Chatbots & Virtual Agents
IT Asset Management
Service Asset & Configuration Management (CMDB)
IT Financial Management
Intelligent Knowledge Management
Virtual school, or e-learning, is a growing global trend. Despite humble beginnings in higher education, online classes have become a popular offering for K-12 students as well. As students and teachers take on a home-based education, the need for a self-service portal for support has emerged.
In the U.S. alone, over 2.7 million students took part in full-time online education programs in 2019, and the number is only growing. Globally, millions of students who currently reside in locations which would have traditionally faced challenges offering an in-person classroom setting, are now able to reap the rewards of a quality education at home.
There are several benefits to e-learning for both students and teachers. For students, online courses offer flexibility and adaptability to self-pace, which can help those who may need more time to learn a particular subject. For teachers, online courses offer a better work-life balance and enhance the opportunity for more one-on-one time with each student.
However, with these benefits come opportunities to create new solutions, such as self-service portals, which can help with widespread issues. When the kitchen table becomes the classroom, it is important to be sure that all of the proper tools are in place for success.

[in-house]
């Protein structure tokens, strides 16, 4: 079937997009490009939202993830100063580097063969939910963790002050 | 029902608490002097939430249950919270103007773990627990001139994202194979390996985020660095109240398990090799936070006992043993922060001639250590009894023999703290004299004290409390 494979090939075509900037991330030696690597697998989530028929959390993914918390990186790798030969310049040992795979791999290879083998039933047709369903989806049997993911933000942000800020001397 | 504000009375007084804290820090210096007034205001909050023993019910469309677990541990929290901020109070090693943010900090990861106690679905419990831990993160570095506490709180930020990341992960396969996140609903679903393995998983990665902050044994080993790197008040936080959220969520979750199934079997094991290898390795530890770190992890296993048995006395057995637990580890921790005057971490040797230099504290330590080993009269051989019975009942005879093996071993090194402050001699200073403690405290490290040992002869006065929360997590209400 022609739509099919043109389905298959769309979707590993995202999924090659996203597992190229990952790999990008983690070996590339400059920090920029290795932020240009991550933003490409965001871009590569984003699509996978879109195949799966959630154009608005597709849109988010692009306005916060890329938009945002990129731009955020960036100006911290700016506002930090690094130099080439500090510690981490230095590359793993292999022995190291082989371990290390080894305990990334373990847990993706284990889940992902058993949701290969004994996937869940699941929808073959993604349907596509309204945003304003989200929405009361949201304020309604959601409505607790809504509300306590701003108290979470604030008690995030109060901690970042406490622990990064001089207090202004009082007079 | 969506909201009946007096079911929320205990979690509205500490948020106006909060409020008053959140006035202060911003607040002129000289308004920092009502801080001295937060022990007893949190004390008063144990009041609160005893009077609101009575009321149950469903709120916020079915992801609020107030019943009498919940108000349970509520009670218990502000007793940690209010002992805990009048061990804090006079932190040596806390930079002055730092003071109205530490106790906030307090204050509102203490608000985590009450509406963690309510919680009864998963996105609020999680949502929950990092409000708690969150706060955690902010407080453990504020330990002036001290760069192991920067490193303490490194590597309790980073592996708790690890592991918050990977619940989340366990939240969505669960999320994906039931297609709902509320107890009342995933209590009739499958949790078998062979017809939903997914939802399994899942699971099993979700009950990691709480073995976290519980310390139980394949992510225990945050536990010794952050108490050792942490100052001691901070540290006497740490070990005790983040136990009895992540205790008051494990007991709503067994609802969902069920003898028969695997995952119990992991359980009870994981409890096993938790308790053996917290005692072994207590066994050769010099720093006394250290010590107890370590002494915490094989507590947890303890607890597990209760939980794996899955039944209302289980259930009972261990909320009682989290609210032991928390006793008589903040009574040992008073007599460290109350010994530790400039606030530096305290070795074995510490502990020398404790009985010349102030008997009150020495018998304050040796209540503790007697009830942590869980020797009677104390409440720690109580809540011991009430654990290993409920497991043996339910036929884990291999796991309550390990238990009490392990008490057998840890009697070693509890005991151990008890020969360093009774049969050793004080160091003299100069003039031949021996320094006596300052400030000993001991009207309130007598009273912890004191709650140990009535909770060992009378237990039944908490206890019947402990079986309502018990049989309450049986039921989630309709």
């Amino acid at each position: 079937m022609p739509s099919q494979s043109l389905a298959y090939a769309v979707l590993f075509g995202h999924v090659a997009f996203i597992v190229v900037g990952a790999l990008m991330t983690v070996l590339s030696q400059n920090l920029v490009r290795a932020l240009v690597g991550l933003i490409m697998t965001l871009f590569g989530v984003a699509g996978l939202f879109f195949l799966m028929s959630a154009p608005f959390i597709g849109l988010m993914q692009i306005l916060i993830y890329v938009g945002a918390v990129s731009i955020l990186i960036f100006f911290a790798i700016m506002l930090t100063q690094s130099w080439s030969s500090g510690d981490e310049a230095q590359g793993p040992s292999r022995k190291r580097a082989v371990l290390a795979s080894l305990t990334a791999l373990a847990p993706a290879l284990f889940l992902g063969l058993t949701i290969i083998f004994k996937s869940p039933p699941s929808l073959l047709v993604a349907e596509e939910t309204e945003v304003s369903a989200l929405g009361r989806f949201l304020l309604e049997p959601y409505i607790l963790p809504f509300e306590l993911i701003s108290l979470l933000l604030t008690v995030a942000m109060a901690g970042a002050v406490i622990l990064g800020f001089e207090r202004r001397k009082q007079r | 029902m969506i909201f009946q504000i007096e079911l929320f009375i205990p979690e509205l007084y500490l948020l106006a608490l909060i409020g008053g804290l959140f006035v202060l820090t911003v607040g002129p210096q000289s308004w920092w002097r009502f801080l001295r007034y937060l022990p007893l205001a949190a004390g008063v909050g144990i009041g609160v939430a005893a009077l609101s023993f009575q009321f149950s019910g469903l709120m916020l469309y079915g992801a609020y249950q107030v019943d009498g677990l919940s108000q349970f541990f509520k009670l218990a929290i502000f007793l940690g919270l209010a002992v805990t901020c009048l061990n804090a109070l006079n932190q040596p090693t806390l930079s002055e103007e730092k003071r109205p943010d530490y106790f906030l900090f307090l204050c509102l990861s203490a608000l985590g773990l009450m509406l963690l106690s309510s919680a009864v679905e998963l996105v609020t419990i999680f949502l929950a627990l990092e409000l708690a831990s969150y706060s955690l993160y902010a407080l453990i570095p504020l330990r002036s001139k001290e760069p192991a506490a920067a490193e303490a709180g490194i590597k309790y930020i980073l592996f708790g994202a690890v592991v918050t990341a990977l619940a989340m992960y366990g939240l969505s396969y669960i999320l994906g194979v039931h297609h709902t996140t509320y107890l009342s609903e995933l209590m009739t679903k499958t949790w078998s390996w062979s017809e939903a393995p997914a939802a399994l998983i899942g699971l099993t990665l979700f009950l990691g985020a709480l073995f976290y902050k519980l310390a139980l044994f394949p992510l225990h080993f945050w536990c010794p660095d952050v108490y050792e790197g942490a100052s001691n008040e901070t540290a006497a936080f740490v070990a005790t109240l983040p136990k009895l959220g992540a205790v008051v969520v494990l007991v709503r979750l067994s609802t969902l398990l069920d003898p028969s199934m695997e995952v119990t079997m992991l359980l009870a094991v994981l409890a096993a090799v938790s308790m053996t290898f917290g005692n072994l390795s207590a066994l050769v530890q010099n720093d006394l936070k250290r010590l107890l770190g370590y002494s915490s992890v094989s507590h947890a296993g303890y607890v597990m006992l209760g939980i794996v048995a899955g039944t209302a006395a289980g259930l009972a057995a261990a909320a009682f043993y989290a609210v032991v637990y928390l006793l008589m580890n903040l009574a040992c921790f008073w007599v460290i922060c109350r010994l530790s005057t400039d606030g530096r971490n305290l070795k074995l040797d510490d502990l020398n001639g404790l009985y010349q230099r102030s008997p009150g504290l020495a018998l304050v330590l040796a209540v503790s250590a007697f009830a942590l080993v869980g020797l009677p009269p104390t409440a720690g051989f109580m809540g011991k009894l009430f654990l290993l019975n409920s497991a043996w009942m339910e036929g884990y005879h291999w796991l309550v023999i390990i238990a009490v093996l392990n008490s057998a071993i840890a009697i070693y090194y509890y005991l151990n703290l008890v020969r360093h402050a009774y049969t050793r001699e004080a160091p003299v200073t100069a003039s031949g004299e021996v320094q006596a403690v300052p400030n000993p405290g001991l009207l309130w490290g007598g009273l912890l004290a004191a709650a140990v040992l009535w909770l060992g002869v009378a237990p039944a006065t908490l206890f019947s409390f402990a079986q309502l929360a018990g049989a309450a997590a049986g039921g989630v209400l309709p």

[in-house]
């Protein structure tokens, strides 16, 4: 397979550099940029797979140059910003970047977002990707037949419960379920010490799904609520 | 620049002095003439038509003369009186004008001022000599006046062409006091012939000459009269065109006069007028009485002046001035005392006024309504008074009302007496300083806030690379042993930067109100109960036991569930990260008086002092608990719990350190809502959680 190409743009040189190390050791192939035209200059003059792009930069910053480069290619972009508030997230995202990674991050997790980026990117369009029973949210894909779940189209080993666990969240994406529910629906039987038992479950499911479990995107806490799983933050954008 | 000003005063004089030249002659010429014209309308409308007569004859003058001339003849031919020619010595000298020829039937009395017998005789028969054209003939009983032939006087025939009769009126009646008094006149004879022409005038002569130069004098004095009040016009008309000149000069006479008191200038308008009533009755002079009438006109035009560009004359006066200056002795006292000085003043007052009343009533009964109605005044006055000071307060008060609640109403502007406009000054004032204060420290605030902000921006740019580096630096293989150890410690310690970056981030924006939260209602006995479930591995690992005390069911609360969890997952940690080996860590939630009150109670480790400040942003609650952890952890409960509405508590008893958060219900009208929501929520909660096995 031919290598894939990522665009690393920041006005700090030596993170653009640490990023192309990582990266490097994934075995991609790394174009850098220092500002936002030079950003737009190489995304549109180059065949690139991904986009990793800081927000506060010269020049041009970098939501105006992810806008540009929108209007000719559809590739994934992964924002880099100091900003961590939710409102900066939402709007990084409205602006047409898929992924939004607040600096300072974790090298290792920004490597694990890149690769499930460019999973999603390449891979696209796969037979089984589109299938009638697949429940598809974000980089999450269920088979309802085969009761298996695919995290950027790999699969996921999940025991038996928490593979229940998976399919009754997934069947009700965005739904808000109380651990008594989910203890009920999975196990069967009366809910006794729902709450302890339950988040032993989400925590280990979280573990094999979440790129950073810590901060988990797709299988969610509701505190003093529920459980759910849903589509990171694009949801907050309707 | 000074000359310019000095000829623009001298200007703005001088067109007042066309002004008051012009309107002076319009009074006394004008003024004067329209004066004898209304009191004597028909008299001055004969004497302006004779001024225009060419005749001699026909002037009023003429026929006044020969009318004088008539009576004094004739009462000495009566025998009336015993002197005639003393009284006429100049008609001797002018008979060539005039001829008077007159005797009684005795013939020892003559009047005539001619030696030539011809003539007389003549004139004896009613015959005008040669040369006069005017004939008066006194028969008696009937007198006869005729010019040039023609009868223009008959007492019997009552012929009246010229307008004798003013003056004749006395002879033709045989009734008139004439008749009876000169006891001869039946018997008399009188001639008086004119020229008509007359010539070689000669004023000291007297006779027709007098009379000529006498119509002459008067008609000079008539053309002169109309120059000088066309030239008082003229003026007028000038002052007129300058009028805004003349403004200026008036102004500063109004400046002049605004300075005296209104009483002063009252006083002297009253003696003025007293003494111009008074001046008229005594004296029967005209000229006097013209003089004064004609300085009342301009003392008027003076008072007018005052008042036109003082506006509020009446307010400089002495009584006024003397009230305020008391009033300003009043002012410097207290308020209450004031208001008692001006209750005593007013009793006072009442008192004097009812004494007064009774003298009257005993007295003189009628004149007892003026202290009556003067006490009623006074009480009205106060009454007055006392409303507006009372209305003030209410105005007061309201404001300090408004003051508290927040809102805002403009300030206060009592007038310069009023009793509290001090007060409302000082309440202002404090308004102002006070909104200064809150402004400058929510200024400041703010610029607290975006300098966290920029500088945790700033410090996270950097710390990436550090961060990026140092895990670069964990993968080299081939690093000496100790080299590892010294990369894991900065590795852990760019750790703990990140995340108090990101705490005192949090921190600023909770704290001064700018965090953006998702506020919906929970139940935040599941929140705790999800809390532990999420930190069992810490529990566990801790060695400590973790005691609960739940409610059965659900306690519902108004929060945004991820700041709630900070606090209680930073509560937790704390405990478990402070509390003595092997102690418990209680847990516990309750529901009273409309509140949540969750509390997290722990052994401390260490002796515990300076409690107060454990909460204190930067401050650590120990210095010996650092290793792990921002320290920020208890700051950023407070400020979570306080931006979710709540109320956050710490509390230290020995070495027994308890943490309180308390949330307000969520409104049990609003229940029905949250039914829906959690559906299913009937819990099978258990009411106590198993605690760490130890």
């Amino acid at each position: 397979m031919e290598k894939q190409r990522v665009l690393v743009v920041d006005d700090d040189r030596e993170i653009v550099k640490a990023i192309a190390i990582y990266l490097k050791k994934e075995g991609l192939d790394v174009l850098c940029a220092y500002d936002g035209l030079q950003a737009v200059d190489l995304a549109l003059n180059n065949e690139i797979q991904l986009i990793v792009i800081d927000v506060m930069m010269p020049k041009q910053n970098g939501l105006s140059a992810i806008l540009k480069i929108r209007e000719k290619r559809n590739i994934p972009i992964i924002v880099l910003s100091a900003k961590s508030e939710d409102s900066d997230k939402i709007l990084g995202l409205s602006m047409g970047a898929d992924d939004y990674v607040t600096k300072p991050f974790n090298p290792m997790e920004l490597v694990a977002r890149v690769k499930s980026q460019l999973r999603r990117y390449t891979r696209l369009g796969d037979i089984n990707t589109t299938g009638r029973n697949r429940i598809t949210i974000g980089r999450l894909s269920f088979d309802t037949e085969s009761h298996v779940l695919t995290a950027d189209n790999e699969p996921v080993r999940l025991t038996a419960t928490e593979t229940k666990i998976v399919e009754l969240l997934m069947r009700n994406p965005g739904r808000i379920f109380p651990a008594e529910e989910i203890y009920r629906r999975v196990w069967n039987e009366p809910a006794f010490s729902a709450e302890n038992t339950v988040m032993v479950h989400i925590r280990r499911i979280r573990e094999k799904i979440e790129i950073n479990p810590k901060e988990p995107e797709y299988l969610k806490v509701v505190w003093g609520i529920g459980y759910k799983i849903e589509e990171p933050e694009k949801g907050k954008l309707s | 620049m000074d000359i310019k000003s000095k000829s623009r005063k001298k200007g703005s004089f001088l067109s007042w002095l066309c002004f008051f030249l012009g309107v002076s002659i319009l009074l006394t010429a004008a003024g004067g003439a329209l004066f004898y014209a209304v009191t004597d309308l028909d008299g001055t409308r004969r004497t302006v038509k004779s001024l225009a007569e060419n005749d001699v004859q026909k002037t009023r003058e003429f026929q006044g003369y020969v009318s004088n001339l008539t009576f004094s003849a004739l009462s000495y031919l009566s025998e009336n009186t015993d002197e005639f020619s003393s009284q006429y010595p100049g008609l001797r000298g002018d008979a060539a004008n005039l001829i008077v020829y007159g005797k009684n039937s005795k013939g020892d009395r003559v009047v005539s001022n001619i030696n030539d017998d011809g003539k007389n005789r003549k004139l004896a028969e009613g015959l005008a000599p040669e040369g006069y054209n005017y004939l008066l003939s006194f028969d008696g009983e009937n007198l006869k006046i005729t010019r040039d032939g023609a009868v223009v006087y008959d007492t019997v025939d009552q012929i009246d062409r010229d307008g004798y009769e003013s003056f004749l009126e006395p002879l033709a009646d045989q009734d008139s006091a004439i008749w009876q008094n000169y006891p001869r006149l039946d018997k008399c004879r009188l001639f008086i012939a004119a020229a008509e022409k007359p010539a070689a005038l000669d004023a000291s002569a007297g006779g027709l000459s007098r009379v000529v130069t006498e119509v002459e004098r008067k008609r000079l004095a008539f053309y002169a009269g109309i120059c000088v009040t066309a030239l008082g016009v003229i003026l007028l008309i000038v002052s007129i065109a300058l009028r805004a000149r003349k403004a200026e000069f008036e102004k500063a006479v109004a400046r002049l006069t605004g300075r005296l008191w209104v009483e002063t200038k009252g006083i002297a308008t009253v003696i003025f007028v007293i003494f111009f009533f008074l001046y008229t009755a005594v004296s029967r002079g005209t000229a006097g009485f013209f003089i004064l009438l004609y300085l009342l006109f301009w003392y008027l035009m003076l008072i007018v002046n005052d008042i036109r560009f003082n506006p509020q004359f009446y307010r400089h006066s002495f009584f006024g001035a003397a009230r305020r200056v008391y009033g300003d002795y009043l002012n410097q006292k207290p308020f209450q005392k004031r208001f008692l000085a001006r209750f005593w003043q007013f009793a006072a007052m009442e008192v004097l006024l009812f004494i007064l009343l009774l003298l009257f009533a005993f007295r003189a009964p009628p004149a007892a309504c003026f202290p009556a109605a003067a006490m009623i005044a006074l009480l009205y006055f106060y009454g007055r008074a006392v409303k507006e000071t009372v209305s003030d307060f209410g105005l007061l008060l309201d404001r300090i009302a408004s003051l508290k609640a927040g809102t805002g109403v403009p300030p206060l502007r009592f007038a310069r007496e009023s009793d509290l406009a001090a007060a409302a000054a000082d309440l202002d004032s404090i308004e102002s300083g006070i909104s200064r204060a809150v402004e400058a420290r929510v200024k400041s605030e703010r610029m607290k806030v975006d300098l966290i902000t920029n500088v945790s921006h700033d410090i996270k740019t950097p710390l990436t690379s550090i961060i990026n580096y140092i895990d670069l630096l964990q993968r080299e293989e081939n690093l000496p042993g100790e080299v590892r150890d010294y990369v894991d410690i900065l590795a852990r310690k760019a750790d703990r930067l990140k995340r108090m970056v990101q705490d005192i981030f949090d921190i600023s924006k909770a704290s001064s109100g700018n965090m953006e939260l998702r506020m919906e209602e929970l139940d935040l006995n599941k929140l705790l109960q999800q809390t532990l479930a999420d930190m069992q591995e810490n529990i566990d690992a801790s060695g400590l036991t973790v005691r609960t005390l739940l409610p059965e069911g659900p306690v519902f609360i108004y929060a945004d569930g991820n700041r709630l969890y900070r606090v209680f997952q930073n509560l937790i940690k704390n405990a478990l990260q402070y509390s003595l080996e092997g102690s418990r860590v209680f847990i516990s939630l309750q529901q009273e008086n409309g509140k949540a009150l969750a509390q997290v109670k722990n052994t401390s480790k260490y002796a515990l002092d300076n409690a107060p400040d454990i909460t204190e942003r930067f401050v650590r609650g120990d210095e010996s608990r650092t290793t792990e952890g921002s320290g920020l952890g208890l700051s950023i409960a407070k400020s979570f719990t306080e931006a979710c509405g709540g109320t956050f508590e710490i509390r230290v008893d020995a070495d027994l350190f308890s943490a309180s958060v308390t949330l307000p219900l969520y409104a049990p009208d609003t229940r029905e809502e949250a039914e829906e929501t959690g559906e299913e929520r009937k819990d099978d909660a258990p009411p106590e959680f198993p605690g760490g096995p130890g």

As with any remote workplace, communication is a major obstacle that teachers and other faculty members in a virtual school setting face. Sharing information with students and parents, as well as the ability to connect with, and share, knowledge among fellow teachers or faculty members can pose new issues.
Another unique dilemma teachers face is the expectation to rapidly learn and implement new software necessary to facilitate online classes. For example, teachers may be expected to quickly learn the ins and outs of tools like Zoom Conference or Canvas with little (or no) time to undergo proper training. This, combined with the increase in technical support needed in an online learning environment, can lead to a surge in tickets to the IT help desk along with major frustration for all parties.